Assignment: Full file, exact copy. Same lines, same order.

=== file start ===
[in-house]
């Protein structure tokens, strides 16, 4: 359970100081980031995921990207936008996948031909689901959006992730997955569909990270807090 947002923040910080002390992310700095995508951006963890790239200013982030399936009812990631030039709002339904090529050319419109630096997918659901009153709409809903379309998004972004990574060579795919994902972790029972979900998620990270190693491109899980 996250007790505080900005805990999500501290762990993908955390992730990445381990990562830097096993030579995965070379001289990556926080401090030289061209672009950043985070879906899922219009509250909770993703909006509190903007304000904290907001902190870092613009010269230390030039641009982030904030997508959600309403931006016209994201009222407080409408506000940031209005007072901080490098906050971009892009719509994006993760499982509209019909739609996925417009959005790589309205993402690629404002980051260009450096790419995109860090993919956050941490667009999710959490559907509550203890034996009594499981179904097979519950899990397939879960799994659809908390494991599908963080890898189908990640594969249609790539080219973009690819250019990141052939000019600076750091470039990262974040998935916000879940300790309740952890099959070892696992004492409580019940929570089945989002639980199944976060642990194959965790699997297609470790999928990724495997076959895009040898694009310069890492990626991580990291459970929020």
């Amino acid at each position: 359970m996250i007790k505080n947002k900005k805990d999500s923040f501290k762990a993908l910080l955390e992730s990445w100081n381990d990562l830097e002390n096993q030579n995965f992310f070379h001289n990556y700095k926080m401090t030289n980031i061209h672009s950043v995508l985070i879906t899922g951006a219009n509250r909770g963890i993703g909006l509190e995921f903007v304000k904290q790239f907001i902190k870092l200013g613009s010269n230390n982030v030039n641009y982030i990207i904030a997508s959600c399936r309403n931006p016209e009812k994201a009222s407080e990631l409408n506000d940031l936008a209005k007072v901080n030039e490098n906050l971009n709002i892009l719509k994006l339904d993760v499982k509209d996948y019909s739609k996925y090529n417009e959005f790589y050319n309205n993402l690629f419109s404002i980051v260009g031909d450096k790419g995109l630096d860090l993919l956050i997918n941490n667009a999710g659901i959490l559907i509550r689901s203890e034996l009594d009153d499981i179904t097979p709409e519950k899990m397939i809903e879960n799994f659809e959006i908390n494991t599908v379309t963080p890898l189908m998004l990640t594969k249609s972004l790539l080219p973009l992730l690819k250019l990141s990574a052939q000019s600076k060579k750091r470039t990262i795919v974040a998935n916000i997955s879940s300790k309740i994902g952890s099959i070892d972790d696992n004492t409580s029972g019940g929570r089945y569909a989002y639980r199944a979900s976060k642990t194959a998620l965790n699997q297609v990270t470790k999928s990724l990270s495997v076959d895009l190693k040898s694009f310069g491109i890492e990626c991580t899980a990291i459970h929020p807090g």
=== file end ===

[in-house]
């Protein structure tokens, strides 16, 4: 359970100081980031995921990207936008996948031909689901959006992730997955569909990270807090 947002923040910080002390992310700095995508951006963890790239200013982030399936009812990631030039709002339904090529050319419109630096997918659901009153709409809903379309998004972004990574060579795919994902972790029972979900998620990270190693491109899980 996250007790505080900005805990999500501290762990993908955390992730990445381990990562830097096993030579995965070379001289990556926080401090030289061209672009950043985070879906899922219009509250909770993703909006509190903007304000904290907001902190870092613009010269230390030039641009982030904030997508959600309403931006016209994201009222407080409408506000940031209005007072901080490098906050971009892009719509994006993760499982509209019909739609996925417009959005790589309205993402690629404002980051260009450096790419995109860090993919956050941490667009999710959490559907509550203890034996009594499981179904097979519950899990397939879960799994659809908390494991599908963080890898189908990640594969249609790539080219973009690819250019990141052939000019600076750091470039990262974040998935916000879940300790309740952890099959070892696992004492409580019940929570089945989002639980199944976060642990194959965790699997297609470790999928990724495997076959895009040898694009310069890492990626991580990291459970929020």
């Amino acid at each position: 359970m996250i007790k505080n947002k900005k805990d999500s923040f501290k762990a993908l910080l955390e992730s990445w100081n381990d990562l830097e002390n096993q030579n995965f992310f070379h001289n990556y700095k926080m401090t030289n980031i061209h672009s950043v995508l985070i879906t899922g951006a219009n509250r909770g963890i993703g909006l509190e995921f903007v304000k904290q790239f907001i902190k870092l200013g613009s010269n230390n982030v030039n641009y982030i990207i904030a997508s959600c399936r309403n931006p016209e009812k994201a009222s407080e990631l409408n506000d940031l936008a209005k007072v901080n030039e490098n906050l971009n709002i892009l719509k994006l339904d993760v499982k509209d996948y019909s739609k996925y090529n417009e959005f790589y050319n309205n993402l690629f419109s404002i980051v260009g031909d450096k790419g995109l630096d860090l993919l956050i997918n941490n667009a999710g659901i959490l559907i509550r689901s203890e034996l009594d009153d499981i179904t097979p709409e519950k899990m397939i809903e879960n799994f659809e959006i908390n494991t599908v379309t963080p890898l189908m998004l990640t594969k249609s972004l790539l080219p973009l992730l690819k250019l990141s990574a052939q000019s600076k060579k750091r470039t990262i795919v974040a998935n916000i997955s879940s300790k309740i994902g952890s099959i070892d972790d696992n004492t409580s029972g019940g929570r089945y569909a989002y639980r199944a979900s976060k642990t194959a998620l965790n699997q297609v990270t470790k999928s990724l990270s495997v076959d895009l190693k040898s694009f310069g491109i890492e990626c991580t899980a990291i459970h929020p807090g």